“There was so much chatter about it becoming a Black league,” Haywood said. “And we Black players didn’t help the matter. We weren’t refined. It was like, big fur coats, big fur hats. It was like Superfly in the NBA.”
The league also had its share of fighters and drug abusers.
Haywood himself used cocaine while with the Lakers in the late ’70s — a stint that came to an unceremonious end when he was kicked off the team after falling asleep during practice for a finals matchup against the 76ers.
John Lucas. David Thompson. Bernard King. Michael Ray Richardson. Walter Davis. These were a few of the players who had problems with drugs in a league where, the Los Angeles Times estimated, up to 75% used cocaine and one in 10 smoked, or freebased, the drug.
In an interview with The Associated Press, Haywood said he became addicted at a Hollywood party, when someone took him into a kitchen where they were heating up cocaine for freebase.
“I took a hit off that ball that night at around 10:30,” he said. “Next thing I knew, I left there at 4:30 to get home and go to practice. It grabbed me just like that.”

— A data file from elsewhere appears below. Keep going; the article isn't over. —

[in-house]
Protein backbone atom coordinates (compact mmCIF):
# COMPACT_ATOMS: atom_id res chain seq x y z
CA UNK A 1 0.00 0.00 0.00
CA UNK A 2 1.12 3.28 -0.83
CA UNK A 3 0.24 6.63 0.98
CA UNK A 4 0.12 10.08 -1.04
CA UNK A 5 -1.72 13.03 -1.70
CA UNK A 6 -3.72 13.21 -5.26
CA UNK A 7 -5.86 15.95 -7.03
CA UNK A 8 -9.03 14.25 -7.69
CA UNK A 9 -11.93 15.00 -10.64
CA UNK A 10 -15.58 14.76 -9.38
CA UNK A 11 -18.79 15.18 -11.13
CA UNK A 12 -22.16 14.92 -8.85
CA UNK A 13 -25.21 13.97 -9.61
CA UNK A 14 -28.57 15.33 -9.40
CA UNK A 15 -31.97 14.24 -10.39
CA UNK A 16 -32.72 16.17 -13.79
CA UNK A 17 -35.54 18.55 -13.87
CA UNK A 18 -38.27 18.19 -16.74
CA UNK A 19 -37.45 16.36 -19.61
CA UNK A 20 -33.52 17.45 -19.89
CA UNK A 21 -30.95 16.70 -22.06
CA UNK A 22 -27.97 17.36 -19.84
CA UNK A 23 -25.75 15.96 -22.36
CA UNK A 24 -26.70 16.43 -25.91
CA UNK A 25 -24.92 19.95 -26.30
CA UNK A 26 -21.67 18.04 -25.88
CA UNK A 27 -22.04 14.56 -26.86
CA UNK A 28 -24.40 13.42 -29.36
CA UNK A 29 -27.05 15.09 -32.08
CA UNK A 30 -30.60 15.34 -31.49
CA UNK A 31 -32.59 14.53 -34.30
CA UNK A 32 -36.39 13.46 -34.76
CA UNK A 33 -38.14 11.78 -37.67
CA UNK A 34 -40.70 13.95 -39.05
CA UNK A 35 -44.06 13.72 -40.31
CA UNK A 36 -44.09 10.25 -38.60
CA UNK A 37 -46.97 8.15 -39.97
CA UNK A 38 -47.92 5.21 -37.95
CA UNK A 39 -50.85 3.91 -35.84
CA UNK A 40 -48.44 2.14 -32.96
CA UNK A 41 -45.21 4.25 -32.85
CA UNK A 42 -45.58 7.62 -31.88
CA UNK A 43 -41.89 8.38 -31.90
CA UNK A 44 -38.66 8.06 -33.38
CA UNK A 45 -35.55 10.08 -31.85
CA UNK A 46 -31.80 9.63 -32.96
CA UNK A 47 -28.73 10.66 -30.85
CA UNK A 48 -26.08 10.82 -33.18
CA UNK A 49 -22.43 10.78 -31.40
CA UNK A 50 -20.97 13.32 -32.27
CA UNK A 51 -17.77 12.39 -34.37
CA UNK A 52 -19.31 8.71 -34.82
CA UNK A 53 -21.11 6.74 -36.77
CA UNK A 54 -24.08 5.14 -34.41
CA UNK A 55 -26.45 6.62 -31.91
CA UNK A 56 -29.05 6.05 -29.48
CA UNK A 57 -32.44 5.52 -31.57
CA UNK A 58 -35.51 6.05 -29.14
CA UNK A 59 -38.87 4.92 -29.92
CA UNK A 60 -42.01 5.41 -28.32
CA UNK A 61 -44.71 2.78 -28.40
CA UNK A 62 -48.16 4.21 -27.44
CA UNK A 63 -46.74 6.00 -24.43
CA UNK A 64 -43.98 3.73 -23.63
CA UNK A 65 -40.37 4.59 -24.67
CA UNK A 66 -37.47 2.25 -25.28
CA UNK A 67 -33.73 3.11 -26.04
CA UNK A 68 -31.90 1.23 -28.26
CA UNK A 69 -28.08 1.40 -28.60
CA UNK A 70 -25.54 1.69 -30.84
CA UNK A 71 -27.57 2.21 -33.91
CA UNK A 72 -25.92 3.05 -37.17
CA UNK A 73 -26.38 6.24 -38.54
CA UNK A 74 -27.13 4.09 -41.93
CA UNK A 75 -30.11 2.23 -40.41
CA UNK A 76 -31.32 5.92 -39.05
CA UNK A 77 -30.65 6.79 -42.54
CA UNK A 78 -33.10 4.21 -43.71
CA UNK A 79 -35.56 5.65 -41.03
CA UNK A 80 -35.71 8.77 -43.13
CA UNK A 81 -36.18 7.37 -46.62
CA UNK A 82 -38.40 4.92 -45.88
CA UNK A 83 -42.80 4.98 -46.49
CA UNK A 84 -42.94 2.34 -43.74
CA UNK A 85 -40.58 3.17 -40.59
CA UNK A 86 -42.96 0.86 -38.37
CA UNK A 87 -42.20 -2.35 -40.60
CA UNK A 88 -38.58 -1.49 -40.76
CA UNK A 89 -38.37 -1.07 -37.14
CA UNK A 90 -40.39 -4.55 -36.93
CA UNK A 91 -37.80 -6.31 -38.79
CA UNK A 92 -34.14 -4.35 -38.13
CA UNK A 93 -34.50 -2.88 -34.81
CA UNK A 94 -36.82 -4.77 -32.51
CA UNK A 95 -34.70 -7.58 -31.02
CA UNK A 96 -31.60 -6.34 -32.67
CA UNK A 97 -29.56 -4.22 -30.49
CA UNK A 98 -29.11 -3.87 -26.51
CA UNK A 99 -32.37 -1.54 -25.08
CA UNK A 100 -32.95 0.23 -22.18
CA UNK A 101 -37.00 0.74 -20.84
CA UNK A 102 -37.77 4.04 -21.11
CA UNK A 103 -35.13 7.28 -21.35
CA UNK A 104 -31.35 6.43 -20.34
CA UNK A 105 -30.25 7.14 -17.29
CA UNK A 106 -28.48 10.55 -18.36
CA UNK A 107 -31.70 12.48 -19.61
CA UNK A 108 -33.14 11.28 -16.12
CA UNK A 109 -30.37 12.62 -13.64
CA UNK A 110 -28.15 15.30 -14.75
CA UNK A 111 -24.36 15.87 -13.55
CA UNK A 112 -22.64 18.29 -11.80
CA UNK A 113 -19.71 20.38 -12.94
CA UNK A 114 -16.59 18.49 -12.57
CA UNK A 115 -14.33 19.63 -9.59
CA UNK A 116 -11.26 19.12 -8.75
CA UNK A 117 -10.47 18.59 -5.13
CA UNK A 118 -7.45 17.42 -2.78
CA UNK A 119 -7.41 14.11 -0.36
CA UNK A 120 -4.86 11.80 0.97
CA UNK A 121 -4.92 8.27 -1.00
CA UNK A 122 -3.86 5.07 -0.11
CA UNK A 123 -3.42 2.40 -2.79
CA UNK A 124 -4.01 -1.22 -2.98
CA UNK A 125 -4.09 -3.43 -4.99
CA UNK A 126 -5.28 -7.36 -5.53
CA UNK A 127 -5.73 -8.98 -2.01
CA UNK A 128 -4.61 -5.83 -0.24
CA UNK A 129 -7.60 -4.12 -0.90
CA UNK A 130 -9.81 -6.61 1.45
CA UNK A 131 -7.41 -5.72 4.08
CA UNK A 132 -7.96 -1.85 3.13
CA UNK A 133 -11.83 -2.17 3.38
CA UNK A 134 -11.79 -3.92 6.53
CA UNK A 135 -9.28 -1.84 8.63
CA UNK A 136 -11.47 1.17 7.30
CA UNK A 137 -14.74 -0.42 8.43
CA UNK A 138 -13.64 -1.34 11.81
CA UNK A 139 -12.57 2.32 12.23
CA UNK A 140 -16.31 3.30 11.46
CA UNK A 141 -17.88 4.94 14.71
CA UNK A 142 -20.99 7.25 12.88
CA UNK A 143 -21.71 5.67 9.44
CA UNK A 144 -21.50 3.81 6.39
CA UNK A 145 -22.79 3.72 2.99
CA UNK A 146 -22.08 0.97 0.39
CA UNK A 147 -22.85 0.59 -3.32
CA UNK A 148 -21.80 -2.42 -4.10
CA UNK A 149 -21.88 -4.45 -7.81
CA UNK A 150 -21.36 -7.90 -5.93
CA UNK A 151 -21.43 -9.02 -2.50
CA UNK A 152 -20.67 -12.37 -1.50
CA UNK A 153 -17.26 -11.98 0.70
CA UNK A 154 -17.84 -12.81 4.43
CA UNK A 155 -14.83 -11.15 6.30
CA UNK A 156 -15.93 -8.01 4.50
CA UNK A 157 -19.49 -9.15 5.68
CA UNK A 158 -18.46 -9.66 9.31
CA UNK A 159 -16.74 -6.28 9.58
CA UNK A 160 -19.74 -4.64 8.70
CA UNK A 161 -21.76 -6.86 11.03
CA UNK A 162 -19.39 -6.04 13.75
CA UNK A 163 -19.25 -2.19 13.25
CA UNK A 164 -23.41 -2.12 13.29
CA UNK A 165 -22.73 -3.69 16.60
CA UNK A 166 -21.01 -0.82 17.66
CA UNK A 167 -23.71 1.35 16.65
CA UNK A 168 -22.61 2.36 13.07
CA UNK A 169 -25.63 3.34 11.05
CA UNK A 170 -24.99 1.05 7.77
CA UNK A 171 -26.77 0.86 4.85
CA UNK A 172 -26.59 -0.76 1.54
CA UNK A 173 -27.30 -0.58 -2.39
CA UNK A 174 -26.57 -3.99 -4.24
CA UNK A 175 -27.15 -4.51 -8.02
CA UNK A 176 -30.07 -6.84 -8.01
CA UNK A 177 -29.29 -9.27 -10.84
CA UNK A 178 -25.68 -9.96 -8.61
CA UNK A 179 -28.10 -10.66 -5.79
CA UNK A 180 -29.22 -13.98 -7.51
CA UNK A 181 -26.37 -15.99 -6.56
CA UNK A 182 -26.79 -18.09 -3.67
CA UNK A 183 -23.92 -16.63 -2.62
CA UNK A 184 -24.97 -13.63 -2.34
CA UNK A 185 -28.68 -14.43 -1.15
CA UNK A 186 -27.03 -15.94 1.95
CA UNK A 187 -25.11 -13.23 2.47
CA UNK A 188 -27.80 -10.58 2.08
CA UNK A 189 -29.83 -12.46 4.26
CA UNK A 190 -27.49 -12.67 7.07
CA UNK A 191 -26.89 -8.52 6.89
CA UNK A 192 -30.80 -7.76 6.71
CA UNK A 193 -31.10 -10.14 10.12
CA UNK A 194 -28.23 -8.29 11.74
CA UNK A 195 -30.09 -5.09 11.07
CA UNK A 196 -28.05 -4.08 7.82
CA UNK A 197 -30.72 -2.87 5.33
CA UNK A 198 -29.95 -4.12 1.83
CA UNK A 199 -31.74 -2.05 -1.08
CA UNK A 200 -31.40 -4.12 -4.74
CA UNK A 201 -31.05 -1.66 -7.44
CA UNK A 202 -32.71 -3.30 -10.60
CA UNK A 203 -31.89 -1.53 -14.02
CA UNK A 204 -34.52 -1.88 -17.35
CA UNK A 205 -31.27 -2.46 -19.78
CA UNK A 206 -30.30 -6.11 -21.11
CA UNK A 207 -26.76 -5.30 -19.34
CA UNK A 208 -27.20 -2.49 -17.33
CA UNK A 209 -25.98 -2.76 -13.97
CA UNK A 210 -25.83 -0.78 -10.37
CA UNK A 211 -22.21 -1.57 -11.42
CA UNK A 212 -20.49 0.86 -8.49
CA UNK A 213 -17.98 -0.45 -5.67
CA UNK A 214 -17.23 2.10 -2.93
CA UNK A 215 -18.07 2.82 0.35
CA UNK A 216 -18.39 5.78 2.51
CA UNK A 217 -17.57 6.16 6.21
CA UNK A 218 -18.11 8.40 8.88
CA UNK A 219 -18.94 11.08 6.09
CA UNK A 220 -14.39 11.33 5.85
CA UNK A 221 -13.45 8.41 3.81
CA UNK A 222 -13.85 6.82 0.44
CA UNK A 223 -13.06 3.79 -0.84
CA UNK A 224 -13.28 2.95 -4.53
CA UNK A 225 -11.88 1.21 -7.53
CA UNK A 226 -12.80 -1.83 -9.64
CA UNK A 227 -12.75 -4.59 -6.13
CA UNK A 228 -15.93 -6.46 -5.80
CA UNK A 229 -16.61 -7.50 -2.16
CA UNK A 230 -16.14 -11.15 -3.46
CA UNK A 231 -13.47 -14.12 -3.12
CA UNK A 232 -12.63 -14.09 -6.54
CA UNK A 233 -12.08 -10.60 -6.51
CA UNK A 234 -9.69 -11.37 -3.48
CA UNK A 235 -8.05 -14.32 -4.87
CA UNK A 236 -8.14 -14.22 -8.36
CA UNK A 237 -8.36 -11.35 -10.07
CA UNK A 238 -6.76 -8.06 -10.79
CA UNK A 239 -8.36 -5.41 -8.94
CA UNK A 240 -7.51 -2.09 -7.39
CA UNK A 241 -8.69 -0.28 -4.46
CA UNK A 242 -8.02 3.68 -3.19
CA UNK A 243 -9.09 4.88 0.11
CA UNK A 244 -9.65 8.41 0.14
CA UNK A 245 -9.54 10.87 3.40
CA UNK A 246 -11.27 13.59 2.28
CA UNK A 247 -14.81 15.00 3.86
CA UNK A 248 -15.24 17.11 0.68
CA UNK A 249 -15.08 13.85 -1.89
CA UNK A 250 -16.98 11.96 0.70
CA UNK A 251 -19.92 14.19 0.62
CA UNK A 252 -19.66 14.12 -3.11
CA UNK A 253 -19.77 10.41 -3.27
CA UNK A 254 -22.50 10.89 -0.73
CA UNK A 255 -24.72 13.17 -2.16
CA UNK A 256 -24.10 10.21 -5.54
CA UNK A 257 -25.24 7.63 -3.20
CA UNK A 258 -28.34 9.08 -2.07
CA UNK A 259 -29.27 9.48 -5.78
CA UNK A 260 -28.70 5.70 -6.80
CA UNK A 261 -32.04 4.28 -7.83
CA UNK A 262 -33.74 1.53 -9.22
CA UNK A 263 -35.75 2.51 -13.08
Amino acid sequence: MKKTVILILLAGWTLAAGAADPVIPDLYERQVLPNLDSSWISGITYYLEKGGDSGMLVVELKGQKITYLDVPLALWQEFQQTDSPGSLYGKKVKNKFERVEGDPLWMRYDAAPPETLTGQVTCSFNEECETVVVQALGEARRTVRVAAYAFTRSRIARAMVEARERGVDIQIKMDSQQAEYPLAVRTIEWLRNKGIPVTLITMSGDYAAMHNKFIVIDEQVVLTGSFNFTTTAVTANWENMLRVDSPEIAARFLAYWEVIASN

In some ways, the proliferation of drugs, along with the integration of the league, reflected changes that were playing out across society in America. Not all of it could be labeled as progress.
In 1979, the New York Knicks became the first team to have an all-Black roster — an achievement celebrated in some corners but one that also led racists to pervert the team’s full name.
“It wasn’t so much New York attitudes, but fans around the league let you know how they felt about you as an opponent and as a Black man as well,” Knicks star Earl Monroe told Newsday in a recent interview.
Meantime, the league had taken a violent turn. Haywood said fights broke out essentially “every other night, and for no real reason.”